United Access Technologies LLC v. AT&T Corp., Docket No. 17-02614 (Fed. Cir. Sept 26, 2017), opinion hosted by United States Court of Appeals for the Federal Circuit official website.
The Federal Circuit partly reversed the District of Delaware’s grant of summary judgment which held that AT&T and other telecom cable providers (“Defendants”) had not infringed upon patents for cable signal transmission technology held by United Access Technologies, LLC (“UAT”) (Patent #1, Patent #2, Patent #3). UAT’s patents covered devices (“signal interfaces”) that could be placed along pre-existing public trunk and local network telephone lines. The devices transmit and receive cable signals at higher frequencies than telephone signals, allowing telephone lines to provide both telephone and cable signal to end users without installation of additional cables. Public trunk lines are the primary transmitters of telephone signals between two points, while local network lines branch off of the public trunk line to serve smaller subdivisions of residences and businesses.
In granting summary judgment, the District of Delaware’s claim construction of the patents imposed a positional and ownership restriction upon the scope of UAT’s patents. The district court’s positional restriction limited the scope of the patents to cover only signal interfaces placed on the local network lines. The ownership restriction limited the scope of the patents to cover only devices placed on telephone lines that were owned by residents and businesses. Because Defendants’ signal interfaces were positioned on local network lines, and the lines were owned by Defendants instead of private residents and businesses, the district court held that UAT’s patents had not been infringed on.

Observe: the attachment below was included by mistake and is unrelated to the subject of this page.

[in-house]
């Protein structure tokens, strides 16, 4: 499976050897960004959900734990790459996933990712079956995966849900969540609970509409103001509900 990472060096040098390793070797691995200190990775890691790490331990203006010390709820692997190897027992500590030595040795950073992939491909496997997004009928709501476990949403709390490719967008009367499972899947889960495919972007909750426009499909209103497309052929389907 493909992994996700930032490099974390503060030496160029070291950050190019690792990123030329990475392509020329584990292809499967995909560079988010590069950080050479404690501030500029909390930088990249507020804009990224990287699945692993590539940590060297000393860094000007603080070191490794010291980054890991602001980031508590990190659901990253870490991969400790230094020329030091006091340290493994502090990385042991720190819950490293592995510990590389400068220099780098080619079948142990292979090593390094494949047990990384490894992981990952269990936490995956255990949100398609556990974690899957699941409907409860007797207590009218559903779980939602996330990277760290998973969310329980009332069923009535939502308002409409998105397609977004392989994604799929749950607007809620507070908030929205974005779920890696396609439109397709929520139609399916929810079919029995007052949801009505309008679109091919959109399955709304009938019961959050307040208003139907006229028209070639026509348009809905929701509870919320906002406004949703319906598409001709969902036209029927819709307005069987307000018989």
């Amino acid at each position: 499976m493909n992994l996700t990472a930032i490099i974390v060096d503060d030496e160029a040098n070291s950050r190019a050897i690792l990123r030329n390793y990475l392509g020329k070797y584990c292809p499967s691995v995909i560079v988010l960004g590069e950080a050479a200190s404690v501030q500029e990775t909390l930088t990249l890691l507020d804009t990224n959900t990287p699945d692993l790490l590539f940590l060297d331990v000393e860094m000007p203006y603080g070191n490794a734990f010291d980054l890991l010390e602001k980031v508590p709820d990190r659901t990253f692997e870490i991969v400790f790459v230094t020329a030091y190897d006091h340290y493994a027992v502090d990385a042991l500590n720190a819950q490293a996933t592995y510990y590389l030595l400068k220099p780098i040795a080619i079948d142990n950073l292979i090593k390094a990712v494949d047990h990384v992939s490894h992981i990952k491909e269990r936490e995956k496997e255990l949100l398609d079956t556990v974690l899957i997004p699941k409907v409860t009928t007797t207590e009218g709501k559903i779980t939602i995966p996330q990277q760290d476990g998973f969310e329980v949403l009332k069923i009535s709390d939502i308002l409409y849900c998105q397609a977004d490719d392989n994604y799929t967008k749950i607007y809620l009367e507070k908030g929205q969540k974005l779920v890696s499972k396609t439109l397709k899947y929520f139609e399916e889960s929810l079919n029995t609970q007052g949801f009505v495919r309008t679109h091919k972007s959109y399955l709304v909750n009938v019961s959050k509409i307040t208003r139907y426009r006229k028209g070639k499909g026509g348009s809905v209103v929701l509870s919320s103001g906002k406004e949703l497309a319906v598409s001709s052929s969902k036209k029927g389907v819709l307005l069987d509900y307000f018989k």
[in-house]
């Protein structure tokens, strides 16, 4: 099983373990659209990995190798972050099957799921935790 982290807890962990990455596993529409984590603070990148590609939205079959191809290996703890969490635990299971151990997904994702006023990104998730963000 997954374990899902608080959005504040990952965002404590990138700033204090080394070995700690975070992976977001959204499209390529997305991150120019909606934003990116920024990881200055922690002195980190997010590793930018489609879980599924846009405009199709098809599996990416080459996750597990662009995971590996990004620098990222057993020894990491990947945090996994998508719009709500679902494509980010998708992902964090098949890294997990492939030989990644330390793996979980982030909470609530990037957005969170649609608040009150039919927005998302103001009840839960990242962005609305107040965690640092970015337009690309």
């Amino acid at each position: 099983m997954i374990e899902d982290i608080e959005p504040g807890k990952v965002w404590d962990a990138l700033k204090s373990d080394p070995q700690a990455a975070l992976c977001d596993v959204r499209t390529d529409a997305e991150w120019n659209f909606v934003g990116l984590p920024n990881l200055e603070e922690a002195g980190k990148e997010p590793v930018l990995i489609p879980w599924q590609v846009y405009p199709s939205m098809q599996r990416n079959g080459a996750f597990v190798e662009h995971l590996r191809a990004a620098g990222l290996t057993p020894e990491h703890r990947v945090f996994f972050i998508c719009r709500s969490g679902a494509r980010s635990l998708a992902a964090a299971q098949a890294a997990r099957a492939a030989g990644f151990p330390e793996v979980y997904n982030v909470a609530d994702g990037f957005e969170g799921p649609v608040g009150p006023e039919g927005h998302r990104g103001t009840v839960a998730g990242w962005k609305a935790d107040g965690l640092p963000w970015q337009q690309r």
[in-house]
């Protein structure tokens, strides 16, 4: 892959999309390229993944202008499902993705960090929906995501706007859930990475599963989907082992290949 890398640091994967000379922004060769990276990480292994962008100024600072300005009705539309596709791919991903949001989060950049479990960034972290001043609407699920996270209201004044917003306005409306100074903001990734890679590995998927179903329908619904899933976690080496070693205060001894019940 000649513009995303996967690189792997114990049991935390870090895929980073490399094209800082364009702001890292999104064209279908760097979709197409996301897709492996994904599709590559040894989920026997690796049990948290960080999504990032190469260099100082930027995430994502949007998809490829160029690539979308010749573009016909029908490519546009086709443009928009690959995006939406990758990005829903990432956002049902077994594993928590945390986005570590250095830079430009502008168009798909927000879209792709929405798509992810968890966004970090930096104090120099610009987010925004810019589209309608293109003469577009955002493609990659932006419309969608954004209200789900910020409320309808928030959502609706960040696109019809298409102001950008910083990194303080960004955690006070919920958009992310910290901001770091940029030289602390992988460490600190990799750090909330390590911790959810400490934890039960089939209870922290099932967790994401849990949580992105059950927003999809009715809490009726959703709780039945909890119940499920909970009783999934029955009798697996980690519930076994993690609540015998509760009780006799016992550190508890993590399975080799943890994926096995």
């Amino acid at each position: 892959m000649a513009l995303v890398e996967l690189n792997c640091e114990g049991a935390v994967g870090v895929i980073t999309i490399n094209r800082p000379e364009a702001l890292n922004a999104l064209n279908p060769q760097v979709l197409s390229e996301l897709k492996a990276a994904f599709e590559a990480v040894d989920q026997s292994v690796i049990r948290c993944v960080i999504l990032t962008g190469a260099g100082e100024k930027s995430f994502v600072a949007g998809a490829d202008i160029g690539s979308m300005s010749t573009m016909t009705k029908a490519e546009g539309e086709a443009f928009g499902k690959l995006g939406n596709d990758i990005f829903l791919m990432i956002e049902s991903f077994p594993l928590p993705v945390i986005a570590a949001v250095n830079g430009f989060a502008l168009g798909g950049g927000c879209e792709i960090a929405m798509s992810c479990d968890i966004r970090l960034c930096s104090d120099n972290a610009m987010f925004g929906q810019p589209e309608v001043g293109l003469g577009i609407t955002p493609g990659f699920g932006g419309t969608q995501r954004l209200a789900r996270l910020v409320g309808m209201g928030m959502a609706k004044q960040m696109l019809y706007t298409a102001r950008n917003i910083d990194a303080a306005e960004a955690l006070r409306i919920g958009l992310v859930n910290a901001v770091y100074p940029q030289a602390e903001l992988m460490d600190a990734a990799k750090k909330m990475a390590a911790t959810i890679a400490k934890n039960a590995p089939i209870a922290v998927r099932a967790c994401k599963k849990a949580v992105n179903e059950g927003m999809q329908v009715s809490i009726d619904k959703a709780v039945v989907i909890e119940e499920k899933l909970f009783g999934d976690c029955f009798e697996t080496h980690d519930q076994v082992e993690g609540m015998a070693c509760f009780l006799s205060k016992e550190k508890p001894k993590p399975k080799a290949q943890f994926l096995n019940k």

Upon appeal, the Federal Circuit affirmed the district court’s claim construction in regards to the positional restriction, agreeing that the patent specifications made it clear that the signal interfaces must be located on local network lines. However, the Federal Circuit reversed the district court’s claim construction regarding the ownership restriction. The Federal Circuit held that in absence of intrinsic evidence to the contrary, there was no reason to construe the asserted claims in UAT’s patents as only applying to lines owned by residents or businesses. The Federal Circuit remanded the case to determine if Defendants had infringed UAT’s patents by placing signal interfaces on local network lines regardless of ownership of those lines.
The Federal Circuit also heard a cross-appeal by Defendants, who claimed that UAT’s patent claims were invalid due to indefiniteness. The patents did not specify the frequency bounds at which the signal interfaces operated except as “a high frequency band of frequencies above the highest frequency of the telephone voice band.” However, the Federal Circuit affirmed the district court’s claim construction, holding that as long as the lower bound of the frequency was defined, the patents’ claims were not indefinite. The construction implied that the signal interface operated at higher frequencies than telephone signals, and thus a person of “ordinary skill in the art” could estimate the lower bound of the frequency with reasonable certainty. Nautilus, Inc. v. Biosig Instruments, Inc., 572 U.S. 898, 901 (2014). Because the purpose of the frequency limitation was to distinguish between cable and telephone signals, an undefined upper frequency bound did not render the claims indefinite.
This is not the first time that UAT has litigated disputes over its signal transmission technology. In 2013, UAT engaged in litigation with CenturyTel Broadband Services LLC over the same three patents. In 2015, the Federal Circuit reversed the district court’s dismissal on collateral estoppel grounds of UAT’s infringement actions, and litigation is still ongoing.